Bivalent recombinant vaccine protects against SARS-CoV-2 and influenza in animal models

In a recent study published in the Journal of Virology, researchers developed a recombinant bivalent vaccine against severe acute respiratory syndrome coronavirus 2 (SARS-CoV-2) and influenza viruses.

Study: A Recombinant VSV-Based Bivalent Vaccine Effectively Protects against Both SARS-CoV-2 and Influenza A Virus Infection. Image Credit: Studio Romantic/Shutterstock

The coronavirus disease 2019 (COVID-19) pandemic has been a serious global public health threat. Multiple vaccines have been used to prevent COVID-19, yet, the emergence of highly transmissible SARS-CoV-2 variants of concern (VOCs) has jeopardized the efforts to contain the pandemic. SARS-CoV-2 VOCs cause vaccine-breakthrough infections, thereby challenging the efficacy of existing COVID-19 vaccines and warranting the development of improved vaccines.

Influenza is a contagious respiratory disease caused primarily by the influenza A virus (IAV). Seasonal influenza is a public health concern with more than 300,000 annual deaths. Influenza vaccines are the most effective means to prevent illness, but they are less effective (10% to 60%) due to the differences between the vaccine strain and circulating strains.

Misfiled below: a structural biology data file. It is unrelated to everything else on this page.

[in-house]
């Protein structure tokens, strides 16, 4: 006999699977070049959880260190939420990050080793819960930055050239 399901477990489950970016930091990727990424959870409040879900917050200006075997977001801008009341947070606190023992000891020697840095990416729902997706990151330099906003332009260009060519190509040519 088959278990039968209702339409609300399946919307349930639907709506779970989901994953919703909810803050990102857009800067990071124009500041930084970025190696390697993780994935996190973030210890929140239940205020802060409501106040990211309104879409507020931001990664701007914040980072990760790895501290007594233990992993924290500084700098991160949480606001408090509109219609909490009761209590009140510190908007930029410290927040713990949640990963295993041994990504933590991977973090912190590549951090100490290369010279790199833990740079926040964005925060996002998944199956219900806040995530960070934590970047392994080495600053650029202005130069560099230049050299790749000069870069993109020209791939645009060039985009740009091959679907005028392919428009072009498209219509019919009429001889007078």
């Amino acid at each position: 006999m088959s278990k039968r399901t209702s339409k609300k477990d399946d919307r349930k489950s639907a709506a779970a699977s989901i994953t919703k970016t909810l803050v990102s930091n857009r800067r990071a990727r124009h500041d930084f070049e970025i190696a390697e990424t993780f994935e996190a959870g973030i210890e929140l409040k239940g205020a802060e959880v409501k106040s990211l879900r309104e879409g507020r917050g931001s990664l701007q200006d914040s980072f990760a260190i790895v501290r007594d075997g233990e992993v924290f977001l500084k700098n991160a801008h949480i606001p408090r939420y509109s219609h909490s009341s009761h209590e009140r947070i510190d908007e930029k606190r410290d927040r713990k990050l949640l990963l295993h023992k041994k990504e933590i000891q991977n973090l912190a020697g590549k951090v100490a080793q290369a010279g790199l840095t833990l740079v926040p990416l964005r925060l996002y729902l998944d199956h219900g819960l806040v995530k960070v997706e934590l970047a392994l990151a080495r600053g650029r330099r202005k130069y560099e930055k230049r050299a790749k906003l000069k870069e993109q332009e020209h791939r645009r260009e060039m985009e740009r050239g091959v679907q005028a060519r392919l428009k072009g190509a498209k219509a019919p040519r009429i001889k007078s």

Hence, designing a universal vaccine against all influenza strains is essential. Both influenza and COVID-19 are contagious diseases transmitted during the same seasons and pose a global threat to public health; as such, it is highly beneficial to design a vaccine that concurrently protects against SARS-CoV-2 and influenza viruses.

The study and findings

In the present study, researchers constructed three recombinant vesicular-stomatitis virus (rVSV)-based bivalent vaccine candidates for COVID-19 and influenza. First, they generated coding DNAs (cDNAs) encoding the spike protein (SP) of SARS-CoV-2 Delta with a 17 amino acids (aa) deletion in the C-terminus and a point mutation (I742A) [henceforth, SPΔC1]. Additionally, cDNAs encoding the S2 domain with a 381 aa deletion were constructed (SPΔC2).

The receptor-binding domain (RBD) from the SARS-CoV-2 Wuhan-Hu-1 strain was fused with the glycoprotein (GP) of the Ebola virus to generate the ERBD cDNA construct. Each of the three cDNAs was inserted into the rVSV-EM2e vaccine vector, which contained the Ebola GP fused with four copies of influenza M2 ectodomain (M2e) polypeptide to generate V-EM2e/ SPΔC1, V-EM2e/ SPΔC2, or V-EM2e/ERBD.

Two M2e copies were derived from human influenza strains, one from the avian flu strain and one from the swine flu strain. The replication ability of the candidate vaccines was examined in multiple cell lines such as A549, MRC-5, U251MG, cluster of differentiation 4-positive (CD4+) Jurkat T cells, and monocyte-derived macrophages (MDMs) and dendritic cells (MDDCs).